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6 Tips to Secure your Computer from Healthcare Hackers

Whether you are working remotely, or from the office, having a secured computer is essential. This scenario heightens when you are dealing with sensitive medical data like patient records. Leaving your system wide open for a cyber-attack is never an option. But what actions can you take to ensure that your PC is safe from those who want to do harm mainly healthcare hackers? Hopefully, you have IT security experts or a computer administrator that can assist you. However, if you don’t, you may need to take matters into your own hands. Here’s what you can do.

Install an effective antivirus program

Even a good antivirus program won’t make your computer completely secure from viruses and malware, but having one available is better than nothing. And before committing to one program over another, shop around and be thorough when reading reviews.

Stay current with system updates

Updates to your OS and other software programs can be intrusive. However, they are also necessary in keeping your computer system up-to-date and more secure. If they seem intrusive, schedule updates outside of your busy times to avoid headaches.

Encrypt local files

We aren’t talking about the files in your file cabinet, although those should be secure too. In this case, encrypting refers to the files on your PC. You don’t have to lock down all information, but encrypt files that contain sensitive information. There are good programs available that can safeguard against unauthorized activity.  

Password protect all of your devices

Our focus has been on computers, but security doesn’t begin and end with PCs. You have to lock down your smartphones and tablets just like you would your main work system. Remember your security is only as strong as its weakest point.  Install antivirus and antimalware on your mobile devices and spoiler alert also consider using a VPN.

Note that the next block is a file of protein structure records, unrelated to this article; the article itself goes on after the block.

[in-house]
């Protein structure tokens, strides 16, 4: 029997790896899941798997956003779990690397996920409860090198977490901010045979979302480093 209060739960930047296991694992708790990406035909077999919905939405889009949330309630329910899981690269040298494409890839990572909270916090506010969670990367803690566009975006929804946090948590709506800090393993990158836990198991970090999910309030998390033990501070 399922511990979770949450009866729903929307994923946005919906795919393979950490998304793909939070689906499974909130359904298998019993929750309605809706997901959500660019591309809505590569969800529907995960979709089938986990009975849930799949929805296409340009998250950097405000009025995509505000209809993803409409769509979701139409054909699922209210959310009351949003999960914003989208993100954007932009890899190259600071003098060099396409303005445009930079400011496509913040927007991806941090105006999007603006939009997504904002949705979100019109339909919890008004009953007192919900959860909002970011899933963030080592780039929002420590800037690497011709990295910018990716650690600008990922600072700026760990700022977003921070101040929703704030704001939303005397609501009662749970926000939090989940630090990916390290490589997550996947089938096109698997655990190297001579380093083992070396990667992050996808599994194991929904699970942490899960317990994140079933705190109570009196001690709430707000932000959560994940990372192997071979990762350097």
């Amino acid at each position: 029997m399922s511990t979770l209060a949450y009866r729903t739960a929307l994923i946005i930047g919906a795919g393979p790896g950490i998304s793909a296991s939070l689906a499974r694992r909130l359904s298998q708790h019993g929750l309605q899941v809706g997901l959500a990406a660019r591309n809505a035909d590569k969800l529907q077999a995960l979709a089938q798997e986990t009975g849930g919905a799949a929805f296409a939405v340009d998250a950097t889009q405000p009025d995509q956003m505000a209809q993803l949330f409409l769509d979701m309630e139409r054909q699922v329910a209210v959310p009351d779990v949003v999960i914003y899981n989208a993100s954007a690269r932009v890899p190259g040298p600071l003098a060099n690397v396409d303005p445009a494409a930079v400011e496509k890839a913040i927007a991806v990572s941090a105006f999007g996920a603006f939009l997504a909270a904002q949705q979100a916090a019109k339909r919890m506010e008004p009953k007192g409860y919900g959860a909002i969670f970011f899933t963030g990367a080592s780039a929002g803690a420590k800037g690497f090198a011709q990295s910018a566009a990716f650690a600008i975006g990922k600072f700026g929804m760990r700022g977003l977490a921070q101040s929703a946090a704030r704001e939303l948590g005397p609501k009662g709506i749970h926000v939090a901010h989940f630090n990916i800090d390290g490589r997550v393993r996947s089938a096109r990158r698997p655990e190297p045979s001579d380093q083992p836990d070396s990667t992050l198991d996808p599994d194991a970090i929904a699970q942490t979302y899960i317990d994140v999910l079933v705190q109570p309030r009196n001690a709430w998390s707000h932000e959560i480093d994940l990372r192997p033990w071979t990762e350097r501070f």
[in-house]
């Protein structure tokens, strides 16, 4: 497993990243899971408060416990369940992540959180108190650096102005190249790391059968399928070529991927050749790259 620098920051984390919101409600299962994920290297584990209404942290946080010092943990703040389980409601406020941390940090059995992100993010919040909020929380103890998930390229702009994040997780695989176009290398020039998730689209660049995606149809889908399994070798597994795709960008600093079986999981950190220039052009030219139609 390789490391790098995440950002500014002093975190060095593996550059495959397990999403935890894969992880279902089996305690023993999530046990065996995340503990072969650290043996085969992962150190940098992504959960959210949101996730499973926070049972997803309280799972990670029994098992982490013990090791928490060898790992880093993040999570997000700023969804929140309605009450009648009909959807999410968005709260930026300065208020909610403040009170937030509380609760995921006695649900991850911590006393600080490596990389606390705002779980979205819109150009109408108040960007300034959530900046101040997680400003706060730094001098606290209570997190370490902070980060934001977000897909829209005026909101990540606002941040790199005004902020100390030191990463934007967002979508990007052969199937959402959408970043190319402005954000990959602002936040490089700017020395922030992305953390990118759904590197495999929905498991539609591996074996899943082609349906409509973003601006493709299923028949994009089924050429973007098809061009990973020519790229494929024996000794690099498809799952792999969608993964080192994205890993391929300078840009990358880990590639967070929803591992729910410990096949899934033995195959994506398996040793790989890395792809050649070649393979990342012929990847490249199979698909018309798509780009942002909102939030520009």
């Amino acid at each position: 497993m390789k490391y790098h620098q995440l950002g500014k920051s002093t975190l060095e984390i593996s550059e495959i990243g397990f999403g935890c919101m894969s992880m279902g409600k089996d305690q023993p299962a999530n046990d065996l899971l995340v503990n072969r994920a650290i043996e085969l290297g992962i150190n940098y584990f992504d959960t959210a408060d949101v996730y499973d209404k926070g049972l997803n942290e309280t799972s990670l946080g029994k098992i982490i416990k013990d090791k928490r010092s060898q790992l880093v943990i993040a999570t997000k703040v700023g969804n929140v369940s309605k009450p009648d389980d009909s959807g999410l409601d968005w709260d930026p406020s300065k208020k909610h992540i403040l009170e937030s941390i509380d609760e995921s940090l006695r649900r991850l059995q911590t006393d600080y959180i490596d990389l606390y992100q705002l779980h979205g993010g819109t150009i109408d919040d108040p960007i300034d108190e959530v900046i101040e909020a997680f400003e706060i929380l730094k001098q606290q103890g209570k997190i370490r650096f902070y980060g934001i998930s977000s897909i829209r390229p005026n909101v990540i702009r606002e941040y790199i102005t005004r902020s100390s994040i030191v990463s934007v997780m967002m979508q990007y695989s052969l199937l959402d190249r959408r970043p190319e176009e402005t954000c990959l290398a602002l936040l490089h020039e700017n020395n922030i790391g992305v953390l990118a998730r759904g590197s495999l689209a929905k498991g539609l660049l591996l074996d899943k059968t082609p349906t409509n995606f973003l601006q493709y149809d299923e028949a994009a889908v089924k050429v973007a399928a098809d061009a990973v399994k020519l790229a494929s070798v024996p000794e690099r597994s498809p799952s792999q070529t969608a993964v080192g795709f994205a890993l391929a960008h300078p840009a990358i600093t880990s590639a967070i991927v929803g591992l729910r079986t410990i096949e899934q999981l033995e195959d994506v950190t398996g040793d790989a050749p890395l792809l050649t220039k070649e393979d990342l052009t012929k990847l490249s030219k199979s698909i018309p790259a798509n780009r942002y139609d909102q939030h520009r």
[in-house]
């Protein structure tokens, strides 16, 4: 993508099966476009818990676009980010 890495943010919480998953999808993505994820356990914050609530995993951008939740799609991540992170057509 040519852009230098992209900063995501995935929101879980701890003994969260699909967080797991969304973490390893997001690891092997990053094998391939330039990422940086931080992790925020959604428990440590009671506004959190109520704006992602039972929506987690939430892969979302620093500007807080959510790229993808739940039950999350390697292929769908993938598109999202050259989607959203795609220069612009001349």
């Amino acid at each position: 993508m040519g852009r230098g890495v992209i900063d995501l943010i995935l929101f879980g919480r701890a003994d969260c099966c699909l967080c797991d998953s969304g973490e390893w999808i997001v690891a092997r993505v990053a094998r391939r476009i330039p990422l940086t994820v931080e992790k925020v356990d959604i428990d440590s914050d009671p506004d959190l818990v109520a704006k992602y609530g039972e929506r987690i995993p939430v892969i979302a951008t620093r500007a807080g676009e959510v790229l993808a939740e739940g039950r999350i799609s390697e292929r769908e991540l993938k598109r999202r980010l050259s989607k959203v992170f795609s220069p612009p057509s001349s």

Use a VPN

Are you completing some of your work in a coffee shop or a café? Then most likely you are using a public Wi-Fi network. Here’s a newsflash: these networks aren’t secure. A virtual private network, or VPN, can help secure your connection when you are accessing a public Wi-Fi router. Again, install the VPN on all your devices you will utilize for work.  

Leave it to a security professional

Experts are experts for a reason. They know their stuff. If you are storing or accessing, sensitive data then asking for help is probably the best option. Even if your practice or health center lacks this expertise, you may want to consider outsourcing and leaning on a well-educated, experienced opinion. Your clients are worth it.

These six tips aren’t meant to be an all-inclusive guide to completely securing your computer and mobile devices. But they are a good start. It can’t be repeated enough. If you have access to security experts use them.

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